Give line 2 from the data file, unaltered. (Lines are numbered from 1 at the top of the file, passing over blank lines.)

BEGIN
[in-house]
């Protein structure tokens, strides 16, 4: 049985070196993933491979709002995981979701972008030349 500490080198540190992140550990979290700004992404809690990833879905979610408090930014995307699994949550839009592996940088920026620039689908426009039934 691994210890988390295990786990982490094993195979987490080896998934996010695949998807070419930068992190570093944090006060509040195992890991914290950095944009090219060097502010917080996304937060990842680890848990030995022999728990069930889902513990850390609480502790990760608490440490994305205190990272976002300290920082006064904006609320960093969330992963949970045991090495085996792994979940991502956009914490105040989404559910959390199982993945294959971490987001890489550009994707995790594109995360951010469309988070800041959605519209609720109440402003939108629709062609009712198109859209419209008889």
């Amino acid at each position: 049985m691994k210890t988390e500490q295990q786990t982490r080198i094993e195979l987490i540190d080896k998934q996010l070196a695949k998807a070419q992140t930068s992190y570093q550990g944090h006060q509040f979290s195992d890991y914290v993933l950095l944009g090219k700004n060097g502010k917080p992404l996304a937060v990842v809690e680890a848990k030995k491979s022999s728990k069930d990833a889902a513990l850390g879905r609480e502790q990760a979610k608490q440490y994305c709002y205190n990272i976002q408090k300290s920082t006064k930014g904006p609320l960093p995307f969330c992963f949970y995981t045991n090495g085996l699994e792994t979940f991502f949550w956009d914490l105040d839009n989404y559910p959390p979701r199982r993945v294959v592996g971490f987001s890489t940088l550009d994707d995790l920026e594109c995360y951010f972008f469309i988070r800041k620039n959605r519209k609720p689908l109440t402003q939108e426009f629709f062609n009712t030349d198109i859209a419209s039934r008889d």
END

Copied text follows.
């Protein structure tokens, strides 16, 4: 049985070196993933491979709002995981979701972008030349 500490080198540190992140550990979290700004992404809690990833879905979610408090930014995307699994949550839009592996940088920026620039689908426009039934 691994210890988390295990786990982490094993195979987490080896998934996010695949998807070419930068992190570093944090006060509040195992890991914290950095944009090219060097502010917080996304937060990842680890848990030995022999728990069930889902513990850390609480502790990760608490440490994305205190990272976002300290920082006064904006609320960093969330992963949970045991090495085996792994979940991502956009914490105040989404559910959390199982993945294959971490987001890489550009994707995790594109995360951010469309988070800041959605519209609720109440402003939108629709062609009712198109859209419209008889």